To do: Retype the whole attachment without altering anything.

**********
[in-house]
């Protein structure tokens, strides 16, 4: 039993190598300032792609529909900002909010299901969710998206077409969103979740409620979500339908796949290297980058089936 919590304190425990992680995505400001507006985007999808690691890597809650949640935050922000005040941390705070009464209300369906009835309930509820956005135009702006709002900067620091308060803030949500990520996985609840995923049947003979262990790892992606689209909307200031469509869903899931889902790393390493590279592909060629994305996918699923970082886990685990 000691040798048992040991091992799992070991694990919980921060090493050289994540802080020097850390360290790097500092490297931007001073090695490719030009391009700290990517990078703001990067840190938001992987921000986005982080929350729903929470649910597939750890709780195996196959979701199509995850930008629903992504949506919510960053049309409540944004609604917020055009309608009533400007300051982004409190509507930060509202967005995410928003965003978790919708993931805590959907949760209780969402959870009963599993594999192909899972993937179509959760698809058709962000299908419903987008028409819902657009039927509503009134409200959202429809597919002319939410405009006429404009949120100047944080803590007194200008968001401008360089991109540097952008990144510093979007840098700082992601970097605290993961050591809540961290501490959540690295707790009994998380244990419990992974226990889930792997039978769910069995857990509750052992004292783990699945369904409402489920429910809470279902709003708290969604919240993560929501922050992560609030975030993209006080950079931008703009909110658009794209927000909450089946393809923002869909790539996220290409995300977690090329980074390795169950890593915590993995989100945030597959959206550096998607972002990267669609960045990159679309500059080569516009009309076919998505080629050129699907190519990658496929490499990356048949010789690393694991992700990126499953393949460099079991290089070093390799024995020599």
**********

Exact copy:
[in-house]
């Protein structure tokens, strides 16, 4: 039993190598300032792609529909900002909010299901969710998206077409969103979740409620979500339908796949290297980058089936 919590304190425990992680995505400001507006985007999808690691890597809650949640935050922000005040941390705070009464209300369906009835309930509820956005135009702006709002900067620091308060803030949500990520996985609840995923049947003979262990790892992606689209909307200031469509869903899931889902790393390493590279592909060629994305996918699923970082886990685990 000691040798048992040991091992799992070991694990919980921060090493050289994540802080020097850390360290790097500092490297931007001073090695490719030009391009700290990517990078703001990067840190938001992987921000986005982080929350729903929470649910597939750890709780195996196959979701199509995850930008629903992504949506919510960053049309409540944004609604917020055009309608009533400007300051982004409190509507930060509202967005995410928003965003978790919708993931805590959907949760209780969402959870009963599993594999192909899972993937179509959760698809058709962000299908419903987008028409819902657009039927509503009134409200959202429809597919002319939410405009006429404009949120100047944080803590007194200008968001401008360089991109540097952008990144510093979007840098700082992601970097605290993961050591809540961290501490959540690295707790009994998380244990419990992974226990889930792997039978769910069995857990509750052992004292783990699945369904409402489920429910809470279902709003708290969604919240993560929501922050992560609030975030993209006080950079931008703009909110658009794209927000909450089946393809923002869909790539996220290409995300977690090329980074390795169950890593915590993995989100945030597959959206550096998607972002990267669609960045990159679309500059080569516009009309076919998505080629050129699907190519990658496929490499990356048949010789690393694991992700990126499953393949460099079991290089070093390799024995020599």